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Viridor has invested £3.7 million in enhanced paper purity and fire protection systems at its Crayford Materials Recycling Facility near Dartford.
The Crayford MRF receives 300,000 tonnes of co-mingled content from 28 local authorities each year.
Crayford MRF, through extensive mechanical recovery and manual quality controls, processes large volumes of municipal and commercial dry mixed materials (paper, card, plastic bottles, cans and glass) to produce a range of high quality recyclable outputs.
This is a key site for processing recyclable material for a range of customers in the South East and is the largest of Viridor’s materials recycling operations which extend across the UK.
Viridor’s Head of Recycling Assets, Colin Richardson, said the £2.7 million project was an investment in quality – it will support the plant’s paper lines targeting the reduction of contamination levels within the fibre outputs.
Mr Richardson said: “This will be achieved by specifically targeting contaminates in the sorted Mixed Paper (SMP) after processing from the ballistic separator lines.”
He said that, from 1 January 2018, sorted Mixed Paper was banned from import to China but No.8 (a more refined paper grade with higher levels of News and Pams compared to that of No.7 Mixed Paper), was still permitted into China, subject to very strict quality criteria.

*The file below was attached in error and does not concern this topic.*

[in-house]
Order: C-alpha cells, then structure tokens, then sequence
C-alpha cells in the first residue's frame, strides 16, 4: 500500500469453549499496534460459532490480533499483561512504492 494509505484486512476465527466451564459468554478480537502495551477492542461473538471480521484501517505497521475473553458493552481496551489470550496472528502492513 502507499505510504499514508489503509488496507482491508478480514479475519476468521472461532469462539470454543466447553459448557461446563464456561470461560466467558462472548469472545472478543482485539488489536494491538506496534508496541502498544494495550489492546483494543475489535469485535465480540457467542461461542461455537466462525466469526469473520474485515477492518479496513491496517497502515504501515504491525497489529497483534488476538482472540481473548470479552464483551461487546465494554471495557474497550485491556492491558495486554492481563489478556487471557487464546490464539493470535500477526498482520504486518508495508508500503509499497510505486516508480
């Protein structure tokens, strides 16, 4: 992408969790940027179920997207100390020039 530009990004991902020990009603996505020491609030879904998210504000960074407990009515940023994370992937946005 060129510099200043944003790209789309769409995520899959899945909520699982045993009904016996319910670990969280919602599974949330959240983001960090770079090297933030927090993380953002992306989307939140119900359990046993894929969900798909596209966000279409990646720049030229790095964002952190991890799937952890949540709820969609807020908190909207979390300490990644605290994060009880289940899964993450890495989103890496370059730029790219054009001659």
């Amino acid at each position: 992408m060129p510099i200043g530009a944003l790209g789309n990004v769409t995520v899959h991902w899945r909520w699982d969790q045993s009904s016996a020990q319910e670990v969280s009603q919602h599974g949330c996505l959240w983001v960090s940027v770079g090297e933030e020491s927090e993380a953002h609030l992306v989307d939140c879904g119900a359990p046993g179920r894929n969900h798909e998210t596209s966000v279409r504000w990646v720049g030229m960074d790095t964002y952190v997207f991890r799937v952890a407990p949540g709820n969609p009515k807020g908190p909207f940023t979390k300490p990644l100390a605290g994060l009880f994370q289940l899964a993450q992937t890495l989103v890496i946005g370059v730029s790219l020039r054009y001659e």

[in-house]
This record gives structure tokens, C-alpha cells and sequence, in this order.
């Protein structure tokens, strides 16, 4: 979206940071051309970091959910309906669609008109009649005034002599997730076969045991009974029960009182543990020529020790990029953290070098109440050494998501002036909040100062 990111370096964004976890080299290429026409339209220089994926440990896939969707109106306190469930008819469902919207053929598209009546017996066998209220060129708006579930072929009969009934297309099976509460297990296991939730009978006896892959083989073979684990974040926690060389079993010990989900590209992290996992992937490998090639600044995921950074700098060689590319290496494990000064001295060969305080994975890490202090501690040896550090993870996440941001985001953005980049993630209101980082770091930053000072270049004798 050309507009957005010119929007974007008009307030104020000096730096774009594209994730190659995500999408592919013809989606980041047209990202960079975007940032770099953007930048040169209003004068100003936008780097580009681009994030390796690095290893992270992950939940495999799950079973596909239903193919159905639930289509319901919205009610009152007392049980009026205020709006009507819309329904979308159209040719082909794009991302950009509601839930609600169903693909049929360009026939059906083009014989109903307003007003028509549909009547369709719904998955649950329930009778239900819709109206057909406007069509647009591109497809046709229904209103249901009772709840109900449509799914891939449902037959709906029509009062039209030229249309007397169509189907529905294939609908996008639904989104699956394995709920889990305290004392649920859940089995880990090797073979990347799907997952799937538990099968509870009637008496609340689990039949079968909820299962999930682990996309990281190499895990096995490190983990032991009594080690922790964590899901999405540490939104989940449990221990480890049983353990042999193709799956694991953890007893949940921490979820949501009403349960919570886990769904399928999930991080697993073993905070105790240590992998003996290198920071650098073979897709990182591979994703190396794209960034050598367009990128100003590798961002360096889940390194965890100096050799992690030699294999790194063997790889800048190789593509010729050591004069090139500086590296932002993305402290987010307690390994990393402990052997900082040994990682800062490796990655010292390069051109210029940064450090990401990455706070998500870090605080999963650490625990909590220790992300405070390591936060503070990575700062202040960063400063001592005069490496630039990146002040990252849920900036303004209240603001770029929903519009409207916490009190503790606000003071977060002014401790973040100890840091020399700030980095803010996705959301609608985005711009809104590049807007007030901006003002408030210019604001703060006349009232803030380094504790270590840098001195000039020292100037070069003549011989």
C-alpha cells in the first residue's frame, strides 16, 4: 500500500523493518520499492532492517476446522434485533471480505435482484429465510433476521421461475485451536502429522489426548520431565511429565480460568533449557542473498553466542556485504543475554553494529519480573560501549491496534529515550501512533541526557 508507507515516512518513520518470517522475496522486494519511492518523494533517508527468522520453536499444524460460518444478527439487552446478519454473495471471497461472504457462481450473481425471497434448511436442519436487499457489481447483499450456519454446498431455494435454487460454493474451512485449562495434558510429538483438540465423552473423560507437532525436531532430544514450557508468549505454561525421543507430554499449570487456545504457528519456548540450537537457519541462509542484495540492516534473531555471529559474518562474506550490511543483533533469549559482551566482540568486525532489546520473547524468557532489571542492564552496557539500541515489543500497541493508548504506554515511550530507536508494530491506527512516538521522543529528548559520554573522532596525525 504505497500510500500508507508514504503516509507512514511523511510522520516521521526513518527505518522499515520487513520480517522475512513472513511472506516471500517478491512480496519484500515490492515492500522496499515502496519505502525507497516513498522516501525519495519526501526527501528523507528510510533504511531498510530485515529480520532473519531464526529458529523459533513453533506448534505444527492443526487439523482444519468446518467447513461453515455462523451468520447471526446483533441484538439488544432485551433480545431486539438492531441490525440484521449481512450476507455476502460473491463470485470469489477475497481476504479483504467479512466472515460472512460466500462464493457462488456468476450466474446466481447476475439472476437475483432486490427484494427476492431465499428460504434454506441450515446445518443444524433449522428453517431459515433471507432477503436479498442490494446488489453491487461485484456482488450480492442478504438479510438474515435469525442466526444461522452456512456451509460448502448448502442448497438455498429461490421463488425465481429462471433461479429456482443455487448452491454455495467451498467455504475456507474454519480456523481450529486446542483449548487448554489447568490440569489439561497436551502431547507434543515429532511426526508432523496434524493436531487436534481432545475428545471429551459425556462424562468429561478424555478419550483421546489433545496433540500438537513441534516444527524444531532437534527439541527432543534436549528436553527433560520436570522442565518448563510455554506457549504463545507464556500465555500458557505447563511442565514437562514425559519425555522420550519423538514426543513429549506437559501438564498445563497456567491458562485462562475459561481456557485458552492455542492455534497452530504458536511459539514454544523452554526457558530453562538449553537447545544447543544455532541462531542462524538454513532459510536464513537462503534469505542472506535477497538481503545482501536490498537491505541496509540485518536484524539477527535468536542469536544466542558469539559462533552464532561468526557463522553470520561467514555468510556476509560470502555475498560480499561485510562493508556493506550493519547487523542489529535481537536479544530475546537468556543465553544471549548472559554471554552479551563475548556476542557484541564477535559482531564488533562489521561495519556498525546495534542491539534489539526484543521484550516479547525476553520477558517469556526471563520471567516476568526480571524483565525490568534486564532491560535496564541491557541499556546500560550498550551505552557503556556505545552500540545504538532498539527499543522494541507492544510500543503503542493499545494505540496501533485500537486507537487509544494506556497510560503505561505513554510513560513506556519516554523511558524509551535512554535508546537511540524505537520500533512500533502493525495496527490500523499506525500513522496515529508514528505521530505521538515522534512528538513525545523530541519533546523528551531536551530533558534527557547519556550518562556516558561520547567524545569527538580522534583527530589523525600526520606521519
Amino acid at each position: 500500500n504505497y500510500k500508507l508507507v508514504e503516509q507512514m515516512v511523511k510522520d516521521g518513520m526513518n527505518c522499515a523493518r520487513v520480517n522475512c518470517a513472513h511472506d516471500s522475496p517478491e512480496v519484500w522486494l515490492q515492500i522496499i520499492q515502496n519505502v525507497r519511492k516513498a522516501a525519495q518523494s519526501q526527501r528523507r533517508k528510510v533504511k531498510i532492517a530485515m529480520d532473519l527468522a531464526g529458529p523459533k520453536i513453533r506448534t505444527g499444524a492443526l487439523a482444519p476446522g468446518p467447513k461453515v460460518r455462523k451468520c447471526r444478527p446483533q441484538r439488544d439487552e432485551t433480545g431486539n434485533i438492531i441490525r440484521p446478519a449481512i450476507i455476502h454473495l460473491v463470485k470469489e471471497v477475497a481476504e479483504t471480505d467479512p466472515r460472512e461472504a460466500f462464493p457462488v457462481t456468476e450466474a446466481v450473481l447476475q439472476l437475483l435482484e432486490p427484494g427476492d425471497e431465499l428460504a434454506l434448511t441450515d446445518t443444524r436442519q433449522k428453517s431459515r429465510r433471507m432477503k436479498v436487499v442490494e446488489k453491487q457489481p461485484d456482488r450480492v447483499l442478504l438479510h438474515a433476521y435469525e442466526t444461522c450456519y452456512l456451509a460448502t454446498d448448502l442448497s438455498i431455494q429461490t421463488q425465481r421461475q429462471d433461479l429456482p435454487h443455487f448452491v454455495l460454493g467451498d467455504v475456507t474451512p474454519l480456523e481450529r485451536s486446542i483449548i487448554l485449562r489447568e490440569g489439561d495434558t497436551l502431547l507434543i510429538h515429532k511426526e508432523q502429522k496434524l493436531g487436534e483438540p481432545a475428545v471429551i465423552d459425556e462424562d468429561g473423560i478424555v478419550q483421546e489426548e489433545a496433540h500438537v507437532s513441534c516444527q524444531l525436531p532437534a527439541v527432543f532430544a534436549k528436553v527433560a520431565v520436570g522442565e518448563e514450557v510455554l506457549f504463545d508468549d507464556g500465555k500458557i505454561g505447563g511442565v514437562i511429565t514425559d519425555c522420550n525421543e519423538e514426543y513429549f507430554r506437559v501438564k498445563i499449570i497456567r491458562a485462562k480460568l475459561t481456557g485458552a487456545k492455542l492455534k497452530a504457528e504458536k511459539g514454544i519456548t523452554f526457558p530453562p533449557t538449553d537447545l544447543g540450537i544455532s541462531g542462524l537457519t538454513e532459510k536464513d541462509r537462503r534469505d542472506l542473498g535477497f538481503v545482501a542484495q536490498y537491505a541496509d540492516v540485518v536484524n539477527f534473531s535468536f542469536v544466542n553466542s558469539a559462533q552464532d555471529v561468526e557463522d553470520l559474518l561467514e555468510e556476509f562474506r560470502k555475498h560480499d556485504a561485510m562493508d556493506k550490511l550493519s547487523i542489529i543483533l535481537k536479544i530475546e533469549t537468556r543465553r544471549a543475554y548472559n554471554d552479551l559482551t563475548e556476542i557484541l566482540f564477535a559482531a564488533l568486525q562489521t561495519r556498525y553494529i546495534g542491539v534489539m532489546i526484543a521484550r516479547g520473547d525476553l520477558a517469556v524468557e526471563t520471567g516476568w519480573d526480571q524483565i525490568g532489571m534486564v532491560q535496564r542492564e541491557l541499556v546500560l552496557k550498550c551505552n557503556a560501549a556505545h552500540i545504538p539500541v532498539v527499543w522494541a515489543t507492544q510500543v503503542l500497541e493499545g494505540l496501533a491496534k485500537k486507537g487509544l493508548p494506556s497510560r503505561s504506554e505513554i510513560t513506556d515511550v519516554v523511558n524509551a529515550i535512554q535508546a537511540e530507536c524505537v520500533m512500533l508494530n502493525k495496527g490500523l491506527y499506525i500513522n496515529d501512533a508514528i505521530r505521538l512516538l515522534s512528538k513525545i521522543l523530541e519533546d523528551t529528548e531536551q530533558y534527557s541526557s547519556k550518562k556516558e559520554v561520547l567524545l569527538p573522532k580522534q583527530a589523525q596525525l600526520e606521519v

Crayford produces c.140ktpa of combined paper grades, of which nearly all has historically been marketed to China.
This project reinforces Viridor’s drive on quality, and involves the installation of two optical sorters into a new building adjoining Crayford’s main MRF. Additional screening, metal removal and quality controls will also be installed.
In addition to the paper purity project, Mr Richardson said Viridor had invested close to £1 million in a new state-of-the-art fire protection and water cannon system at Crayford, which will cover multiple storage areas and site infrastructure.
He said: “The new Helios fire protection and water cannon system is focused on the storage areas for incoming materials and this is considered the most likely source of any potential fires.
“Helios makes use of two proprietary technologies, a thermal detection system, which in this case constantly scans within the waste pile for signs of temperature increase and automatically operated turrets (cannons) designed to target the hotspot (rather than a sprinkler system which will deluge a larger area).
“The turrets discharge water with an environmentally-friendly additive which penetrates the waste pile to cool the affected material and seal off the potential ignition spread. The fire service can override the automated system and manually direct fire-fighting efforts if required.”
The system is now fully commissioned and part of the key investment programme at Crayford MRF.